How to cover brick wall outside? As a building material, there is no denying that brick stacks up well and does the job it was made to do – it’s strong, insulating, sturdy.
It allows for many different styles, depending on how your bricks look though it can sometimes be a little disappointing when you compare them with competing structures in your area or even other homes in your neighborhood.
Fortunately, there are steps you can take to make sure that the brickwork of your home stands out from others on the block, which we’ll go into detail below now.
How To Cover Brick Wall Outside
Give your project a good foundation by first covering the old bricks with cement board or metal lath sheeting to create an even surface for you to tile.
To do this, lay cement board pieces or metal lath sheets perpendicular with each other onto the old bricks as shown below:
Sometimes a brick starts to crack or lean because the mortar holding it in place is deteriorating.
Grouting such bricks can help your walls stay structurally sound and improve their appearance.
Instead of looking like an abandoned building, your structure may have the potential to look like a freshly painted house with nicely defined bricks.
Re-grouting can be expensive but will pay for itself over time by helping your home still be around for another 100 years!
“Giving your old home a good clean is the only way that you can improve its appearance,” says Rebecca Caldwell, director at Maytree Studios.
Wegner says if you happen to have old brickwork, it may be possible to have it acid-washed to bring back its true colors. But make sure this process is done by a professional as hydrochloric acid is often used.
Bagging is a DIY technique that can be used to give an old stone wall with irregular cracks and crevices a fresh new look.
This process involves filling the gaps with bricks and mortar, then using a thin layer of plaster over the whole surface to smooth everything out, so it all looks like one finished product.
You or an expert professional can apply this depending on your personal preference and what you need each time, so it’s important to assess both methods carefully to make an informed decision.
The designer points to the extensive use of a single material throughout the entire home, in this case, brick, as the starting point for this design.
“Don’t hide your love for a material if you want it all over your house in different ways,” says Caldwell.
Otherwise end up with rooms that are really quite distinct from each other and don’t make sense together.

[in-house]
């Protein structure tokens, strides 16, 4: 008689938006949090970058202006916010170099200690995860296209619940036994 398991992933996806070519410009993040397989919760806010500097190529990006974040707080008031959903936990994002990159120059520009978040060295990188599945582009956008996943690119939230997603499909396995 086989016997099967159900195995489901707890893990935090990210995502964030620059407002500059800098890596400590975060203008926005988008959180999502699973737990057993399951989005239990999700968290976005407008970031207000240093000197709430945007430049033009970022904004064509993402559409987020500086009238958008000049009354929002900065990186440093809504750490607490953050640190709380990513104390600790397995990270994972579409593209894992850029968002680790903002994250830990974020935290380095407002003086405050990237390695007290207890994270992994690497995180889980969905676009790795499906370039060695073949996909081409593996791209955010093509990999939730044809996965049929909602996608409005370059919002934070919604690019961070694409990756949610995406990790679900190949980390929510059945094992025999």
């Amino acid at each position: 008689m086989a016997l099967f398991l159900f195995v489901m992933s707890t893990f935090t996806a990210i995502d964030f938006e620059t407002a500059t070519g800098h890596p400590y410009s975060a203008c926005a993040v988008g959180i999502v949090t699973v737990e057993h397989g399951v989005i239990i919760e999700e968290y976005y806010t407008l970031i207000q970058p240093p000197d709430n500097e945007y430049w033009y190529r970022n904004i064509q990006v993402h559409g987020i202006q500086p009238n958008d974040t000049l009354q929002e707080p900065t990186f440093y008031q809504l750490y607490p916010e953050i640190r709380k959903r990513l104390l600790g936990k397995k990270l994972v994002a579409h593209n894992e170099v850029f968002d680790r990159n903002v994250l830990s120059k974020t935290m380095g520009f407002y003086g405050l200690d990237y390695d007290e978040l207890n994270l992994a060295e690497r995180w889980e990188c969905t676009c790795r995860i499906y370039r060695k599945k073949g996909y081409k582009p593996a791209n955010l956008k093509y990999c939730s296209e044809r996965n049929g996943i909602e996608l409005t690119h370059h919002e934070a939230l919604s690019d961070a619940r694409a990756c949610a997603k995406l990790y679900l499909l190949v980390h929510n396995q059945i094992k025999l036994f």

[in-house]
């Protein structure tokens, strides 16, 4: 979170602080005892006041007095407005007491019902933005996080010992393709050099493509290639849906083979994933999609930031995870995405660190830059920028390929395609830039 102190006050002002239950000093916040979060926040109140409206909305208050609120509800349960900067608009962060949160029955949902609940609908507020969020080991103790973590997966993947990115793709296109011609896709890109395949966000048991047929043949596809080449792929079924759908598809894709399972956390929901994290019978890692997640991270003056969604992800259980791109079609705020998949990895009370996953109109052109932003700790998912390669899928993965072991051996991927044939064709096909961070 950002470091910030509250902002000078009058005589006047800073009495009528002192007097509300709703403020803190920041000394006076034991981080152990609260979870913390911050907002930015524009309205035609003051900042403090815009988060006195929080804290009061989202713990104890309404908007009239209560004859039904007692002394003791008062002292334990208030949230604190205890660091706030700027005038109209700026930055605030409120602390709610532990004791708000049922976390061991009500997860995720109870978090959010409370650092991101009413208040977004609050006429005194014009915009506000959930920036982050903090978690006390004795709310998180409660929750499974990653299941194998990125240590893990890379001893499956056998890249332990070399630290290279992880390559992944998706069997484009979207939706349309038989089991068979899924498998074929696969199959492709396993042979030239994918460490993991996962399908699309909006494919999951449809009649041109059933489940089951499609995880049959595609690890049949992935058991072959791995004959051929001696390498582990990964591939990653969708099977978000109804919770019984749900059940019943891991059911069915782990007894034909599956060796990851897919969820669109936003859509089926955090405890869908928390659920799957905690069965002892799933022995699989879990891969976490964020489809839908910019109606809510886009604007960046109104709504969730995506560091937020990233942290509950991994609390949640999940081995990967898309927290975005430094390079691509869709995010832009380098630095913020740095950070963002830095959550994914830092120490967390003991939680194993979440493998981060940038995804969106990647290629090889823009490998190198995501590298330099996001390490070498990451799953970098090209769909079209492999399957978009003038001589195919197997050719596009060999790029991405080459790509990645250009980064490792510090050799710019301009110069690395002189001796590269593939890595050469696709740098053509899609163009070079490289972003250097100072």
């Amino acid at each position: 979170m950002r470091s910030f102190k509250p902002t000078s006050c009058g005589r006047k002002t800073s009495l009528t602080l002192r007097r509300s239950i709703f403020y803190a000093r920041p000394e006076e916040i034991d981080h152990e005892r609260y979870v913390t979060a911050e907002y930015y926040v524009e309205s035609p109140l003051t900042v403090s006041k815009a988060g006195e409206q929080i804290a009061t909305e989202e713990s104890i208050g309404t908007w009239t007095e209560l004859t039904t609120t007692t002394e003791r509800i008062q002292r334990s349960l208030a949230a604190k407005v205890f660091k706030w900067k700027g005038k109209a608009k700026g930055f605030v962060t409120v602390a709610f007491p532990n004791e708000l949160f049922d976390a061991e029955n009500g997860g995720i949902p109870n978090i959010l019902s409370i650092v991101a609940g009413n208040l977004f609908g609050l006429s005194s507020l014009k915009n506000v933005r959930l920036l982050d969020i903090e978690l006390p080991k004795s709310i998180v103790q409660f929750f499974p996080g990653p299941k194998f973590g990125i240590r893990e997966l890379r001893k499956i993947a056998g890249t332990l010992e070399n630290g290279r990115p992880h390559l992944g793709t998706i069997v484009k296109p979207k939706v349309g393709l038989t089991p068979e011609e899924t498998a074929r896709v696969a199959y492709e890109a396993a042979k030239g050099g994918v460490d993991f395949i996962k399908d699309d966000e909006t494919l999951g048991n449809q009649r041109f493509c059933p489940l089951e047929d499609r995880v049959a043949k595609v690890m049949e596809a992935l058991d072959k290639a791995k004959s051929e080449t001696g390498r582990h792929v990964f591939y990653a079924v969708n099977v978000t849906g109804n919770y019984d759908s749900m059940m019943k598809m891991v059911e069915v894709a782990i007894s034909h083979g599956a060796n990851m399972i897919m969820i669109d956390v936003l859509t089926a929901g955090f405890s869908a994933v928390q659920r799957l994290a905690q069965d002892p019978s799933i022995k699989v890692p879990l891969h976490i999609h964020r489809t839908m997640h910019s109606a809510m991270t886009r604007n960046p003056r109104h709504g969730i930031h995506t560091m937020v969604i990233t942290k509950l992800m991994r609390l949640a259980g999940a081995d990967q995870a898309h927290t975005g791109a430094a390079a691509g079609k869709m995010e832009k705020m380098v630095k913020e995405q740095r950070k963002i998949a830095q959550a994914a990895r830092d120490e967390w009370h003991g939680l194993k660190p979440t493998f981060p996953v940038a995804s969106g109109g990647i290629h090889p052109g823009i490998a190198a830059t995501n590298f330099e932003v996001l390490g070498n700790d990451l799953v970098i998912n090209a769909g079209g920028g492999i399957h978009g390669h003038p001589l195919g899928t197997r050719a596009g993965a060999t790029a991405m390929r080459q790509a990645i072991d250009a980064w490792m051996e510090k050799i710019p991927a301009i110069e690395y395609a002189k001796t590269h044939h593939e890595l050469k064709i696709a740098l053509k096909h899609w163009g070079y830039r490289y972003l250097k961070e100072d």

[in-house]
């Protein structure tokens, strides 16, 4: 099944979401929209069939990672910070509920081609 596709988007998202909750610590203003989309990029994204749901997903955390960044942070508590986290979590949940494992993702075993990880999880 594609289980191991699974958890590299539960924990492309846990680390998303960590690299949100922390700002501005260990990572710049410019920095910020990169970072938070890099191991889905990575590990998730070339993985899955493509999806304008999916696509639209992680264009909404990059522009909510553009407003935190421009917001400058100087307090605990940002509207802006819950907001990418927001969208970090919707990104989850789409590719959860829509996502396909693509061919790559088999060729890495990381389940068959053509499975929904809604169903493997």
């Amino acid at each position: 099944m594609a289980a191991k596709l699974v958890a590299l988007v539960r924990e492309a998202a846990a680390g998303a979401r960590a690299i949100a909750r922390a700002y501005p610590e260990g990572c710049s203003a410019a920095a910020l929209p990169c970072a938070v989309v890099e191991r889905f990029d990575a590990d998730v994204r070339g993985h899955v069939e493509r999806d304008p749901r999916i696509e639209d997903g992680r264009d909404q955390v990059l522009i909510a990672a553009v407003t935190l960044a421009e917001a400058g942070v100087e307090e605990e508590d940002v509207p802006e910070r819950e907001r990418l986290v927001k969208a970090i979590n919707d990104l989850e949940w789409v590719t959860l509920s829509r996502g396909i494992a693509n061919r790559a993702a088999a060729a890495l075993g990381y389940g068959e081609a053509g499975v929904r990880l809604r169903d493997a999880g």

You don’t want your living room to be reminiscent of the school canteen or worse: no one wants their whole house to look like they have a big stack of cash in front of them.
Enhance the surrounding
Brick and white are classic. If you have red brick on your home, use it in moderation with a lot of white around it.
If the brick is not to your liking or the house is not brick, you can either change the brick or your windows but keep it looking classic.
While Wegner is all for revitalizing older homes, she reminds us of the importance of doing it in a way that works with the architecture style.
A brick style from the 50s or 60s is okay to repaint – but remember that once you paint it, you run the risk of it never going back to its original color.
A brick wall decorated white gives a new look to the space. If the brick wall is located in the courtyard at the back or side of the building, it could be painted white.
I will have my own experience of adding ordinary bricks and painting them white to make the scenery light yet create texture in my home renovation project.
If your brick facade is looking a bit worn down, consider partially or fully covering it in another material, says Caldwell. “Our favourite combination is white-on-white painted brick and weatherboard.
This provides a really rich, textured outcome that looks fresh but has some character.
However, you could also consider partially or fully cladding your brick house with metal if that’s what you prefer. The choice is yours!
Can you cover the bricks with stone?
Yes, you can mount the stone facing on the brick. But it’s important to remember that, just as with other substrates (wood, drywall, and such), you should be sure the stone will offer a stable surface for the veneer to adhere to.
Before fixing your stone veneer affixed edging atop your brick facade, it’s best practice to wet abrade at least the topmost layer of the brick surface.
So any imperfections in mortar joints will not hinder adhesion between the backing and fronting surfaces.
Can you paint the exterior bricks?
Illuminating an exterior stone facade is as easy as painting. The hard surface of your stone and mortar home deserves a special treatment.
So any paint that’s used for this sort of job must be highly resistant to weather damage, as well as rust, chipping, and fading. To give you a good idea of your options, I recommend looking at the selection.